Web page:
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Censorship

+ - Digg listened, the digital revolt succeeds

Submitted by Anonymous Coward
An anonymous reader writes "From Kevin Rose' blog on dig: Today was an insane day. And as the founder of Digg, I just wanted to post my thoughts... In building and shaping the site I've always tried to stay as hands on as possible. We've always given site moderation (digging/burying) power to the community. Occasionally we step in to remove stories that violate our terms of use (eg. linking to pornography, illegal downloads, racial hate sites, etc.). So today was a difficult day for us. We had to decide whether to remove stories containing a single code based on a cease and desist declaration. We had to make a call, and in our desire to avoid a scenario where Digg would be interrupted or shut down, we decided to comply and remove the stories with the code. But now, after seeing hundreds of stories and reading thousands of comments, you've made it clear. You'd rather see Digg go down fighting than bow down to a bigger company. We hear you, and effective immediately we won't delete stories or comments containing the code and will deal with whatever the consequences might be. If we lose, then what the hell, at least we died trying. Digg on, Kevin"
Space

+ - New Horizons Probe Returns New Images of Jupiter

Submitted by
SeaDour
SeaDour writes "The Pluto-bound New Horizons space probe, launched a little over a year ago, recently succeeded in passing through a narrow navigational keyhole by Jupiter. Using the gas giant's tremendous gravity, the craft now has a significant boost toward its final destination, shaving three years off its journey. As it passed through the Jovian system, the probe took some fantastic images of the neighborhood, including detailed observations of erupting volcanoes on Io, time-lapse photography of Jupiter's tumultuous atmosphere, and even the faint ring system that was first discovered in Voyager photography. These new images prove the tremendous capabilities of the small probe, which is set to reach Pluto in 2015."
Games

The Ten Most Important Games 577

Posted by Zonk
from the a-good-place-to-start dept.
Taking a page from the National Film Preservation Board, the History of Science and Technology Collections at Stanford University and a group of five prestigious games industry figures have inducted ten games into a sort of 'canon'. The New York Times reports that some of these titles represent the start of weighty gaming genres, while all are laudable for their place in gaming history. "[Henry] Lowood and the four members of his committee -- the game designers Warren Spector and Steve Meretzky; Matteo Bittanti, an academic researcher; and Christopher Grant, a game journalist -- announced their list of the 10 most important video games of all time: Spacewar! (1962), Star Raiders (1979), Zork (1980), Tetris (1985), SimCity (1989), Super Mario Bros. 3 (1990), Civilization I/II (1991), Doom (1993), Warcraft series (beginning 1994) and Sensible World of Soccer (1994)." Most likely, future years will see additional titles inducted into this game canon.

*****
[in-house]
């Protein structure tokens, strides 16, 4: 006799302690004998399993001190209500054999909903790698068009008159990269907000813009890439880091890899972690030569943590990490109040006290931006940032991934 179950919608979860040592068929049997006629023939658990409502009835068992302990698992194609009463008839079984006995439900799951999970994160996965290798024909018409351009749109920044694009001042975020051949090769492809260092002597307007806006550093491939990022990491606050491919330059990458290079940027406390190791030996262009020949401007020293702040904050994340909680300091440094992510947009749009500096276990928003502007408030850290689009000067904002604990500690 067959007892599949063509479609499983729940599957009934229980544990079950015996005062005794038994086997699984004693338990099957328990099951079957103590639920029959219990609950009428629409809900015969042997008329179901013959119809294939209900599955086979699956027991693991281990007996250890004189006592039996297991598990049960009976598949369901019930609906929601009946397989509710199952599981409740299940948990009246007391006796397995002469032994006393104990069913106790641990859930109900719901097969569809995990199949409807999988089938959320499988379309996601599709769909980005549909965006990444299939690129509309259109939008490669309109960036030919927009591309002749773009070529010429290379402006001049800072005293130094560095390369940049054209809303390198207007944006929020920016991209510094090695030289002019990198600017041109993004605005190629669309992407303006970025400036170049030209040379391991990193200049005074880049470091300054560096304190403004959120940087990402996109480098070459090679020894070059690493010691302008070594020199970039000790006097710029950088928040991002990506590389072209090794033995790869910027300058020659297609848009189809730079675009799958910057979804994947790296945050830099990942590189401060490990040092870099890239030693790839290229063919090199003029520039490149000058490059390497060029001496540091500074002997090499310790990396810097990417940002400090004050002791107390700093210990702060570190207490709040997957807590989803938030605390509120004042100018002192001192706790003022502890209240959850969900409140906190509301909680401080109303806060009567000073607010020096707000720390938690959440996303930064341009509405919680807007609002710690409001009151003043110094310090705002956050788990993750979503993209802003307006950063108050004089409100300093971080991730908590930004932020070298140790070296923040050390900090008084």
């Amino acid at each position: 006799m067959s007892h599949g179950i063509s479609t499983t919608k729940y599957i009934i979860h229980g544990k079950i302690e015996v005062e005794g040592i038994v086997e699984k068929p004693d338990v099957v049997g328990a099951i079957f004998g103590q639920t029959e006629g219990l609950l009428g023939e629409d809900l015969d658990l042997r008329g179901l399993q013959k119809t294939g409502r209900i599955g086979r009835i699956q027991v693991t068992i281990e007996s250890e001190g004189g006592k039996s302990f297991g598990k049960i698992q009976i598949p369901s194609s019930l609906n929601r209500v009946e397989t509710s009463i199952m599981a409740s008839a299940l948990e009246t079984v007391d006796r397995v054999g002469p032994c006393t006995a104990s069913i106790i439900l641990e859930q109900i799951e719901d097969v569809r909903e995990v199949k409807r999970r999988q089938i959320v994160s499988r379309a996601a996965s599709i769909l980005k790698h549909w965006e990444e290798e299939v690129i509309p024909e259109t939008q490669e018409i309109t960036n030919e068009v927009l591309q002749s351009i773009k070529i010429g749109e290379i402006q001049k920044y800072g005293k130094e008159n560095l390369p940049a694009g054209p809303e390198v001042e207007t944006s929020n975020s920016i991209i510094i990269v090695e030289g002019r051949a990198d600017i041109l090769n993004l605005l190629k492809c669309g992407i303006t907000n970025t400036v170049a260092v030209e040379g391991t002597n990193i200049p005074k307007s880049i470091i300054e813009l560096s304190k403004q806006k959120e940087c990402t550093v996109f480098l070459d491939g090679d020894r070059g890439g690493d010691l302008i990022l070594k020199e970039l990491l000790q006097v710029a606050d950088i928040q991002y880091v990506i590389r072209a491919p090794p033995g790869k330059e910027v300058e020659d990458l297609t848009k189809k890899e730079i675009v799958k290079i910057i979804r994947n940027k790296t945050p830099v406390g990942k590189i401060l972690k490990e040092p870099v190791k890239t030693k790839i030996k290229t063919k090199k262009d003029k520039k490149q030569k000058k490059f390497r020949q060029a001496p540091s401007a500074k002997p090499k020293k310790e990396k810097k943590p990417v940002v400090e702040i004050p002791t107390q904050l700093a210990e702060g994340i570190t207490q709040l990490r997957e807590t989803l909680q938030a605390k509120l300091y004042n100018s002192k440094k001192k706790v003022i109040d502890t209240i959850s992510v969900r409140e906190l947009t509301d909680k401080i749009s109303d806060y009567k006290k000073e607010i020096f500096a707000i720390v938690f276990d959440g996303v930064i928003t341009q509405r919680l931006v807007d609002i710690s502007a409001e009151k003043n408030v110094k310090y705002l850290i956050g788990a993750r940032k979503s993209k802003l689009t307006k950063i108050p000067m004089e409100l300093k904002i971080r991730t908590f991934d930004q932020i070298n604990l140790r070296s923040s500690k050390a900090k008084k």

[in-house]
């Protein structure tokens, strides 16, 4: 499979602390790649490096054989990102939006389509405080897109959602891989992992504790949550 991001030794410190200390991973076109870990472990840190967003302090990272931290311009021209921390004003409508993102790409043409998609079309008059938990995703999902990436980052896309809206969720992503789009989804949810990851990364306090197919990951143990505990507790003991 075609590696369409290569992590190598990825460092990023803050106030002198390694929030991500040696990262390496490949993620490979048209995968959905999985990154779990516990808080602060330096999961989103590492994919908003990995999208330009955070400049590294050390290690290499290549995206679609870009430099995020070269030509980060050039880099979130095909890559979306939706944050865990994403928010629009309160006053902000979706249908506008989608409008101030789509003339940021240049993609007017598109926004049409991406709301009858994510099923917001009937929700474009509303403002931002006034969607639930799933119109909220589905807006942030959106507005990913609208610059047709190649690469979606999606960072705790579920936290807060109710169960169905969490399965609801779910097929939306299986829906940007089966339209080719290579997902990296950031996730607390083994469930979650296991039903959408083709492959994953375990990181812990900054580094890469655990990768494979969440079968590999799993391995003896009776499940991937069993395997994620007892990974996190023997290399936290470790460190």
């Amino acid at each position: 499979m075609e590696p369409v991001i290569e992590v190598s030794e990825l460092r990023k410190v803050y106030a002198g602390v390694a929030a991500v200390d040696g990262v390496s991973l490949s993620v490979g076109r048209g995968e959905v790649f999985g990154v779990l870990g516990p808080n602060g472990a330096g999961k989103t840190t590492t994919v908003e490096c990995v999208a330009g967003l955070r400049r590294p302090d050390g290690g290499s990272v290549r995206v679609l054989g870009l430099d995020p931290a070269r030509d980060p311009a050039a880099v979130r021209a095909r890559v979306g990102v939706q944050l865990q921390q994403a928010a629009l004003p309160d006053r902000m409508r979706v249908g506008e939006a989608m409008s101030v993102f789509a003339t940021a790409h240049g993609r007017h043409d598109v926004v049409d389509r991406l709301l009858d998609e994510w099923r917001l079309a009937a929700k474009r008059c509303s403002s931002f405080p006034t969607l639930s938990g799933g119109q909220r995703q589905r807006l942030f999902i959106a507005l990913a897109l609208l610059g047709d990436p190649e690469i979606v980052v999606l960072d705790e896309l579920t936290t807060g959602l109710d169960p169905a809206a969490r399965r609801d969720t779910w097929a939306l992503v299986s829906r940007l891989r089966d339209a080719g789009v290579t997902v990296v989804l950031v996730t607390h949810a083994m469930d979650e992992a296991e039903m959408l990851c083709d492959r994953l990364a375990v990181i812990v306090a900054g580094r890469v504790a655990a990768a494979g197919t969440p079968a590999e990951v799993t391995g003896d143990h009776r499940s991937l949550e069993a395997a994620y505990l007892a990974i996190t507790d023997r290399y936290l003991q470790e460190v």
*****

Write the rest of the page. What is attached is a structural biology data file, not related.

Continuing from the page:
Communications

Patent Filed for Underwater GPS 236

Posted by ScuttleMonkey
from the under-achievements dept.
Matthew Sparkes writes "GPS doesn't work underwater, as the signal cannot reach the satellite from a submersible, but researchers have now patented an add-on to the system that could provide GPS navigation for submarines. A base station is tethered to the sea bed at a known depth and GPS location. A submersible anywhere in the area sends out a sonar pulse to which the base station replies with a signal, giving a GPS position and depth as well as the bearing angle from which the submersible's request arrived. The submersible then uses its own depth, which is easily measured, plus the round trip pulse time and the bearing angle sent by the base, to calculate its own position."
Software

+ - Making a Living from open source (a year later)

Submitted by
asimbaig
asimbaig writes "Its been over a year since I last posed a question on whether its "really" possible to make a decent living building open source software. I got a lot of good feedback from slashdotters and the open source community. I thought I would provide an update on our experience. In one short year, CATS, our open source Applicant Tracking System has become the number one ATS in the market including commercial packages. We didn't have any revenue last year and we didnt focus on it either since we were too busy building the sofware. We started selling the hosted solution this year and have sold about 100 seats in 2 months bringing us $3000/month in recurring revenue. We just signed an OEM / Source Code license agreement with a large company for $200k. I expect to sell 4-5 of these OEM deals this year. I think making CATS open source played a significant role in our success to date....Marketing."

Machines certainly can solve problems, store information, correlate, and play games -- but not with pleasure. -- Leo Rosten

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